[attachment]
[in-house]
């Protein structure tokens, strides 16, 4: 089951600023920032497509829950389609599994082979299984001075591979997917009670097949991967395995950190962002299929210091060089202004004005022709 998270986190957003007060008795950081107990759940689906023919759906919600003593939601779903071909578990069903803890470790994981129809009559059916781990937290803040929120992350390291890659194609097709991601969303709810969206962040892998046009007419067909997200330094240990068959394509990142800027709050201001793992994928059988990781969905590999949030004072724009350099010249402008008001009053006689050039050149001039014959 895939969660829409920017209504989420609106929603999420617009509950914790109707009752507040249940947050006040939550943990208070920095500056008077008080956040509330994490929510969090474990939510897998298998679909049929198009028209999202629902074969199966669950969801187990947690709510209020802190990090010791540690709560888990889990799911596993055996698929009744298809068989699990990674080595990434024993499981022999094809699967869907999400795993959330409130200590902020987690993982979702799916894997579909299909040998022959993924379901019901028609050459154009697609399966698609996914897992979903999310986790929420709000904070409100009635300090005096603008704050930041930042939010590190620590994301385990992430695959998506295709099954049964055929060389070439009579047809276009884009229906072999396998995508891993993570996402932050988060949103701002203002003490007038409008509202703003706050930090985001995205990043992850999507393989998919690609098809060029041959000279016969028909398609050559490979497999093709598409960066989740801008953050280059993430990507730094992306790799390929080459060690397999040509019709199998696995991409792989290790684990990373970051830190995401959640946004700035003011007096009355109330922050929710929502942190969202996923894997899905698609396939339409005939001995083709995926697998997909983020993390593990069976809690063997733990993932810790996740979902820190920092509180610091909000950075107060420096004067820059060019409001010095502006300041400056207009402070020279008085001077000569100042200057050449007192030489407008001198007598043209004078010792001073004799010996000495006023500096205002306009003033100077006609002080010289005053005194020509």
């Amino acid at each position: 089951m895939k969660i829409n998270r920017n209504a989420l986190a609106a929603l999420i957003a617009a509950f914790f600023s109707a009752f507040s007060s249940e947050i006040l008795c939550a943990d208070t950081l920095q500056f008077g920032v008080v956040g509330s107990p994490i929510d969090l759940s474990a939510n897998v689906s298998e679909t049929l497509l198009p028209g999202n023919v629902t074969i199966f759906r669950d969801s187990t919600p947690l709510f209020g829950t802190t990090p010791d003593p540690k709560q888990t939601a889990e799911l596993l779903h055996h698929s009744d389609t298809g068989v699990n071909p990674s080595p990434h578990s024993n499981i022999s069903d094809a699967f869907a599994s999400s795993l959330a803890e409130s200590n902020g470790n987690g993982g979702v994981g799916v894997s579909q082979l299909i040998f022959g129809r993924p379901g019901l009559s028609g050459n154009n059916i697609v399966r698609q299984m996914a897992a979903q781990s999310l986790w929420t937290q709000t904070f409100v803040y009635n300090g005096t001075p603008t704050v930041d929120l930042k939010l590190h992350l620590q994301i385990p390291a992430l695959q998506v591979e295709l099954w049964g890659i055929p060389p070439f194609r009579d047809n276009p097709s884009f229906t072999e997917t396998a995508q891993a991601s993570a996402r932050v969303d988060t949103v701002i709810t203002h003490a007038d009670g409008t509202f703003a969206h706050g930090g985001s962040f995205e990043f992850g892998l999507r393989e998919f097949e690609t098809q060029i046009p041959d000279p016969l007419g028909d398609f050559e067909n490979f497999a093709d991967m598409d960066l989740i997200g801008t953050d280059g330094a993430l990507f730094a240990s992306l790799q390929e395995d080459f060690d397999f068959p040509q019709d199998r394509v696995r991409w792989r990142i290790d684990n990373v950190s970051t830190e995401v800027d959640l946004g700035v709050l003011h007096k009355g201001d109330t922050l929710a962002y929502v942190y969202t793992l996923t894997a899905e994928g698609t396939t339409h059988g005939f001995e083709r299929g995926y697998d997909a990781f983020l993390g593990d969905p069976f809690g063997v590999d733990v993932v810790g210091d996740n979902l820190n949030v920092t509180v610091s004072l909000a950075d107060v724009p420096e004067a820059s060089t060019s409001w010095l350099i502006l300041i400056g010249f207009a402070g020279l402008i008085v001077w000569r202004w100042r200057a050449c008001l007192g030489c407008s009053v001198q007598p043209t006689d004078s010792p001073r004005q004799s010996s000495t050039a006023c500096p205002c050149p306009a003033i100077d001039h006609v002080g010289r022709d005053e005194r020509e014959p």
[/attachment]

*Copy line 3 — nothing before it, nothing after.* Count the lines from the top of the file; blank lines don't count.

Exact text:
């Amino acid at each position: 089951m895939k969660i829409n998270r920017n209504a989420l986190a609106a929603l999420i957003a617009a509950f914790f600023s109707a009752f507040s007060s249940e947050i006040l008795c939550a943990d208070t950081l920095q500056f008077g920032v008080v956040g509330s107990p994490i929510d969090l759940s474990a939510n897998v689906s298998e679909t049929l497509l198009p028209g999202n023919v629902t074969i199966f759906r669950d969801s187990t919600p947690l709510f209020g829950t802190t990090p010791d003593p540690k709560q888990t939601a889990e799911l596993l779903h055996h698929s009744d389609t298809g068989v699990n071909p990674s080595p990434h578990s024993n499981i022999s069903d094809a699967f869907a599994s999400s795993l959330a803890e409130s200590n902020g470790n987690g993982g979702v994981g799916v894997s579909q082979l299909i040998f022959g129809r993924p379901g019901l009559s028609g050459n154009n059916i697609v399966r698609q299984m996914a897992a979903q781990s999310l986790w929420t937290q709000t904070f409100v803040y009635n300090g005096t001075p603008t704050v930041d929120l930042k939010l590190h992350l620590q994301i385990p390291a992430l695959q998506v591979e295709l099954w049964g890659i055929p060389p070439f194609r009579d047809n276009p097709s884009f229906t072999e997917t396998a995508q891993a991601s993570a996402r932050v969303d988060t949103v701002i709810t203002h003490a007038d009670g409008t509202f703003a969206h706050g930090g985001s962040f995205e990043f992850g892998l999507r393989e998919f097949e690609t098809q060029i046009p041959d000279p016969l007419g028909d398609f050559e067909n490979f497999a093709d991967m598409d960066l989740i997200g801008t953050d280059g330094a993430l990507f730094a240990s992306l790799q390929e395995d080459f060690d397999f068959p040509q019709d199998r394509v696995r991409w792989r990142i290790d684990n990373v950190s970051t830190e995401v800027d959640l946004g700035v709050l003011h007096k009355g201001d109330t922050l929710a962002y929502v942190y969202t793992l996923t894997a899905e994928g698609t396939t339409h059988g005939f001995e083709r299929g995926y697998d997909a990781f983020l993390g593990d969905p069976f809690g063997v590999d733990v993932v810790g210091d996740n979902l820190n949030v920092t509180v610091s004072l909000a950075d107060v724009p420096e004067a820059s060089t060019s409001w010095l350099i502006l300041i400056g010249f207009a402070g020279l402008i008085v001077w000569r202004w100042r200057a050449c008001l007192g030489c407008s009053v001198q007598p043209t006689d004078s010792p001073r004005q004799s010996s000495t050039a006023c500096p205002c050149p306009a003033i100077d001039h006609v002080g010289r022709d005053e005194r020509e014959p």